Through the first two months of the 2013 season, James Loney has consistently shown that he can be a more than viable option in the middle of the order for the Rays. Thus far his .325/.387/.479 slash line to go along with 4 homeruns, 23 runs and 24 RBIs has been more than impressive for a man who last year often appeared as if he would never be able to right his troubles at the plate. For reference, here's his career stats, via Baseball Reference.
So where did this sudden turn-around come from? Steroids? Nay, although it's depressing that the minds of many instantly jump to that conclusion in this day and age. The answer to James's sudden out burst of offense is quite simple, really. He's just hitting the ball harder.
In 2012, Loney had a line-drive percentage of 24.7%, which was about on par with the rest of his career. But in 2013, Loney has increased that percentage to an astonishing 30.3%. Only two other hitters in baseball hit line drives more than 30% of the time; Joey Votto (31.3%) and Jay Bruce (31%), both of the Reds. Loney has also increased his HR/FB (homers to fly ball ratio) from 5.3% in 2012 to 8.5% in his first 182 PA this season. So although this ratio is still less than impressive (116 out of 172 qualified hitters), it still shows that when Loney hits the ball in the air he's hitting it farther more often than before.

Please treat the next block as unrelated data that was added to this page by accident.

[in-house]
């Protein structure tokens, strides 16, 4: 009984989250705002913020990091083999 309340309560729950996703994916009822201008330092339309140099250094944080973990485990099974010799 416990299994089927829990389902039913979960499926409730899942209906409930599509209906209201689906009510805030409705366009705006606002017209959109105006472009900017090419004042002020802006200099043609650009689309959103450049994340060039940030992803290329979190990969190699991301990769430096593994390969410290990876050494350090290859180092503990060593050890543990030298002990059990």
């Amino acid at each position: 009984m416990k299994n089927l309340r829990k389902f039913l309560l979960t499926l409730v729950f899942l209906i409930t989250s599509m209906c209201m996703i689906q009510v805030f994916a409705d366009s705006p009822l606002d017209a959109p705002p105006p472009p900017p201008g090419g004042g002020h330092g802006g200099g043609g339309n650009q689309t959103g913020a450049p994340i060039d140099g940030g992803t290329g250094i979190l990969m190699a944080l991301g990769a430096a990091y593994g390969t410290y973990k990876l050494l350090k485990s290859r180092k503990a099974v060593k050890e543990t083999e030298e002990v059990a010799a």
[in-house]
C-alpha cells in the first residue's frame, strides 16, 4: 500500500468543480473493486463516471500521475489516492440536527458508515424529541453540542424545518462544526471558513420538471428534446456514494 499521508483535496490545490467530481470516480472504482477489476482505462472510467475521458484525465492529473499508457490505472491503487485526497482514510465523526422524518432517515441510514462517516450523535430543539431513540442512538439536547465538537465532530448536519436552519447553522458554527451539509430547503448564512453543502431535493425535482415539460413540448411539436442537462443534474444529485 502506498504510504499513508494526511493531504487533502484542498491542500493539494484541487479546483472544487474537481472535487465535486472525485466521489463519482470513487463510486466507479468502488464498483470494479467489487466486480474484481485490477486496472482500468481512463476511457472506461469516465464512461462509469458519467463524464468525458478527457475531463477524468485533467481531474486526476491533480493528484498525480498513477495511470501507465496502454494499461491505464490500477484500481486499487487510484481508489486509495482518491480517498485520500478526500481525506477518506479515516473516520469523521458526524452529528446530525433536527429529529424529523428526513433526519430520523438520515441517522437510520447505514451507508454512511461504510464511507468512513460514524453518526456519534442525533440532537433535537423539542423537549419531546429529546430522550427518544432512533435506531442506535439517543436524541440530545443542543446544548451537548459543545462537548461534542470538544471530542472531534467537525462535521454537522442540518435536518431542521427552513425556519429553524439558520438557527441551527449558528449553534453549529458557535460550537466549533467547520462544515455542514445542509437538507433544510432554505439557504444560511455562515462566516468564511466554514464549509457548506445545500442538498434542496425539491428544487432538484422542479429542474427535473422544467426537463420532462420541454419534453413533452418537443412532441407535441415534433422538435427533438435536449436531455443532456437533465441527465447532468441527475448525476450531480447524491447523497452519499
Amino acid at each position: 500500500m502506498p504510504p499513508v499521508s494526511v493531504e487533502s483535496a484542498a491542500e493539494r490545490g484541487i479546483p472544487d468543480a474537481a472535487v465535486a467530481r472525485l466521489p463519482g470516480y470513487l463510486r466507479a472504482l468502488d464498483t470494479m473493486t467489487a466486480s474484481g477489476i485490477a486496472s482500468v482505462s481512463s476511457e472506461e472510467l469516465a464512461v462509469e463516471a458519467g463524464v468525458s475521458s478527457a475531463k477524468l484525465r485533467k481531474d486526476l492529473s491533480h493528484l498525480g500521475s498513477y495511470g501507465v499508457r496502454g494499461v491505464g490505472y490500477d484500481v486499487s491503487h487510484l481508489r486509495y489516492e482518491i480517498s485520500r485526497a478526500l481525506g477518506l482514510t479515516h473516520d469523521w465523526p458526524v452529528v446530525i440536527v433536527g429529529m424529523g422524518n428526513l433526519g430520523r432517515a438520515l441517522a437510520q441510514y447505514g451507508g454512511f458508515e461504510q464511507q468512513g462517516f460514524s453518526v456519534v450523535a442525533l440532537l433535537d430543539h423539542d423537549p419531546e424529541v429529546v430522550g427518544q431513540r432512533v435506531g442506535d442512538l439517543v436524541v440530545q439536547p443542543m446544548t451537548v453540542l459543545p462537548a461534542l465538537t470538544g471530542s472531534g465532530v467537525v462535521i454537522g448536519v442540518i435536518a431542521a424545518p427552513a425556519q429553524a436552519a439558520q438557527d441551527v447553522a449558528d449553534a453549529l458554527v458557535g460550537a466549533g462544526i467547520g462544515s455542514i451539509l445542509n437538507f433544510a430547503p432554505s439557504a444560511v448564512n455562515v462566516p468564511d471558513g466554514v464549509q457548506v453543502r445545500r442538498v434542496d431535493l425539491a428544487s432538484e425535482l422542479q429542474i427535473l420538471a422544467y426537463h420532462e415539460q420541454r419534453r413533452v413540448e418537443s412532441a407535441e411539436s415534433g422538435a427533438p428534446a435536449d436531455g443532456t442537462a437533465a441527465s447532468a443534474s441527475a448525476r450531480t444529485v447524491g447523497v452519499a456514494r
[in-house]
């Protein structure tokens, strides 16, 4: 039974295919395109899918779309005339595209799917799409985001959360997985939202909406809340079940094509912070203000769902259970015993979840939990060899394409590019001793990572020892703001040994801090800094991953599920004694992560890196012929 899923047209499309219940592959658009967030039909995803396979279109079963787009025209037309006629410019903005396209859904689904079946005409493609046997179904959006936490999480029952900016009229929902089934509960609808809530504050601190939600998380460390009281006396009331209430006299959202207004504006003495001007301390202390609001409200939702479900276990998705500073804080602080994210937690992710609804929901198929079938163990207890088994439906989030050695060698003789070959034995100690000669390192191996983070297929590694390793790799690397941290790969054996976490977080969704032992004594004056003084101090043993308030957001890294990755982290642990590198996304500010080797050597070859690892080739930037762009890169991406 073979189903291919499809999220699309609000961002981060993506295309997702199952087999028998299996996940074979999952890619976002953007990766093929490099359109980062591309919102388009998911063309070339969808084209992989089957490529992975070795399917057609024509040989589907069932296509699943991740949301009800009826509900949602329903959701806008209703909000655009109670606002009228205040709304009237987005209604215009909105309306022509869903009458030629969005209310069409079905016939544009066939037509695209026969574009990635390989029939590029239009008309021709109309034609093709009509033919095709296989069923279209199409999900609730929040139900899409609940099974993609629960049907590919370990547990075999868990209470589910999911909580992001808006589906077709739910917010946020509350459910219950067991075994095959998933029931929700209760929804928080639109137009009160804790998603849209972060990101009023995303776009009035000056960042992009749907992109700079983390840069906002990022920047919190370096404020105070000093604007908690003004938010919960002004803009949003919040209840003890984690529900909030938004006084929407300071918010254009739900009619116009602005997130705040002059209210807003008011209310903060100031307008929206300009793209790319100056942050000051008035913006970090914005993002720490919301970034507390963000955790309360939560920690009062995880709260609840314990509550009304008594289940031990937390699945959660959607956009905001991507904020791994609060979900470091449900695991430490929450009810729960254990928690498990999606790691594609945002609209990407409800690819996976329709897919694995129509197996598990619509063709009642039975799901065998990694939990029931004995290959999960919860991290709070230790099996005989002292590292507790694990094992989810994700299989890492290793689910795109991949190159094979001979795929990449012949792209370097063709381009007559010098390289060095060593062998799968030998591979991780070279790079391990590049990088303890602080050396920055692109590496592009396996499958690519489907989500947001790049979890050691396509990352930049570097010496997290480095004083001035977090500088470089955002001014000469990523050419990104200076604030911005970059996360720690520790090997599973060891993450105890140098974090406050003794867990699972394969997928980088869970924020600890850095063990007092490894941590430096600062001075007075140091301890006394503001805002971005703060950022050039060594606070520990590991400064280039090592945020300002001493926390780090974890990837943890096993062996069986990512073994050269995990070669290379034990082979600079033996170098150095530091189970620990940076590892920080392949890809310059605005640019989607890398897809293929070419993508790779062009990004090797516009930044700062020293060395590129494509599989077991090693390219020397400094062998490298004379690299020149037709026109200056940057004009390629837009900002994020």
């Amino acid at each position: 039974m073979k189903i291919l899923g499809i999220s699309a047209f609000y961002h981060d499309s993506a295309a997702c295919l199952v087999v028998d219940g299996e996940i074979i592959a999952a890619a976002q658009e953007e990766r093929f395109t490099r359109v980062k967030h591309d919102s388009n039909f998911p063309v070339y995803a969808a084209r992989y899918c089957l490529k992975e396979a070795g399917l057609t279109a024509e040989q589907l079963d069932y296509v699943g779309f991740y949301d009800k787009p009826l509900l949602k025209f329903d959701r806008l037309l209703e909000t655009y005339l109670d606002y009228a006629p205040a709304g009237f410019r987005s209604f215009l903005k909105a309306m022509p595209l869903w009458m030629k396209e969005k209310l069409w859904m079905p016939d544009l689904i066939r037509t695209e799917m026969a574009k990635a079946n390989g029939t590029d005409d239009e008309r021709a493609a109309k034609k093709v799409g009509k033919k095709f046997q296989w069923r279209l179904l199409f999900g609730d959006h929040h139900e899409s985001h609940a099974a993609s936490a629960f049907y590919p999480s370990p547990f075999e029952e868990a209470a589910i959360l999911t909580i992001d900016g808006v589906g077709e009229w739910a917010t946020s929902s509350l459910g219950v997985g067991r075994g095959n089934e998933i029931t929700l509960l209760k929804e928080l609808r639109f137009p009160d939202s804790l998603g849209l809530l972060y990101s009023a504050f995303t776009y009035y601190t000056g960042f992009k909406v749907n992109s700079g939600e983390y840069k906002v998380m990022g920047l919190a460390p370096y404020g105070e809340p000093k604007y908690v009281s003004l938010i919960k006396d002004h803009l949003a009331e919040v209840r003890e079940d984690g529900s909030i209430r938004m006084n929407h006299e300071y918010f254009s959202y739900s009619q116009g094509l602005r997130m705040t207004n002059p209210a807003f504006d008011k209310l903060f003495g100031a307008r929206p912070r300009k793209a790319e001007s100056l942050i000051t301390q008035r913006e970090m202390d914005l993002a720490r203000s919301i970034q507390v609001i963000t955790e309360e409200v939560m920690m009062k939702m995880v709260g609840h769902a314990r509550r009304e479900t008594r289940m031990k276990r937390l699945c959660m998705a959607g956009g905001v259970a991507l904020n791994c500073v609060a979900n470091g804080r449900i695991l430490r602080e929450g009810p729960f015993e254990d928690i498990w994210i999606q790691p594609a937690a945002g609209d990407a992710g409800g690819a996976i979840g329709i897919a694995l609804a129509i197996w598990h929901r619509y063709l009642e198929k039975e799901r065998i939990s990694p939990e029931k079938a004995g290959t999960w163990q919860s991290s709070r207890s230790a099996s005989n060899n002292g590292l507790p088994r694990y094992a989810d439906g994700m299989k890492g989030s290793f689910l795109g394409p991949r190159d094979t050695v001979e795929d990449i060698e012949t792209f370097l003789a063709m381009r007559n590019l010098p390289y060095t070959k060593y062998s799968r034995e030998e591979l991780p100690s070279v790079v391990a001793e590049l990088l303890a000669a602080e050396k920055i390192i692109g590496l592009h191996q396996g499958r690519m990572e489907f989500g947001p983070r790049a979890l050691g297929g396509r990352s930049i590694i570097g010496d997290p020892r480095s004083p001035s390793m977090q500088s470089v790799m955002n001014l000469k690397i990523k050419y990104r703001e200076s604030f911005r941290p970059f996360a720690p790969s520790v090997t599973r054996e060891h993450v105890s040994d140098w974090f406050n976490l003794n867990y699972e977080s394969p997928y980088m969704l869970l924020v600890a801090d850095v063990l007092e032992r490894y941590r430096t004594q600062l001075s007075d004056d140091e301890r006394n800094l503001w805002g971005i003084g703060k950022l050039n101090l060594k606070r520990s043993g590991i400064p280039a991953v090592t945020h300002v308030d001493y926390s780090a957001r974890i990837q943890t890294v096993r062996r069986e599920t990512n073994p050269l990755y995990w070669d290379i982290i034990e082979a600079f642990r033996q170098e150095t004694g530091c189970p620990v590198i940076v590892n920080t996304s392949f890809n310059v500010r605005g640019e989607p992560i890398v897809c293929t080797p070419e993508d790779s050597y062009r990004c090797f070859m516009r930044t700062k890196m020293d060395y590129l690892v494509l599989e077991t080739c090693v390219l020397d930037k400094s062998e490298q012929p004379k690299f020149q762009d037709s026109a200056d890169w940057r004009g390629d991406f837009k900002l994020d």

Another stat that some may point to is Loney's increased BABIP in 2013. In 2012, his BABIP stood at .269 to go along with his .249 average. In 2013 however, his BABIP has increased to .348. Many people consider BABIP to be a "luck" statistic, and would conclude that Loney has not truly improved himself as a hitter, but instead is getting luckier. However, when looking at BABIP it is crucial to look at the whole picture. His increased line-drive percentage and decreased ground-ball percentage (45.8% down to 37.2%) would suggest that Loney has created his own luck, so to speak. He's hitting the ball harder, and it's falling for hits more often. Let's give the man some credit.
One thing that has always enthralled me about Loney is that he breaks the typical mold of the power-hitting first basemen who relies heavily on the long-ball to do offensive damage. Instead we have a guy who leads Tampa in average and OBP, but ranks 5th in homers. Loney is unlike the typical first basemen in that he is selective at the plate. His 10.4% strikeout rate is the lowest among all first basemen, and his BB/K of .89 is second only to the MLB's OBP leader Joey Votto (.96).
Overall, I think the laid-back Loney deserves to be given some credit for his impressive stats in the early part of 2013. Whatever changes he made during the off-season have certainly worked for him, so kudos to you Mr. Loney.
Here's James Loney, reacting like James Loney while Clayton Kershaw sings Taylor Swift.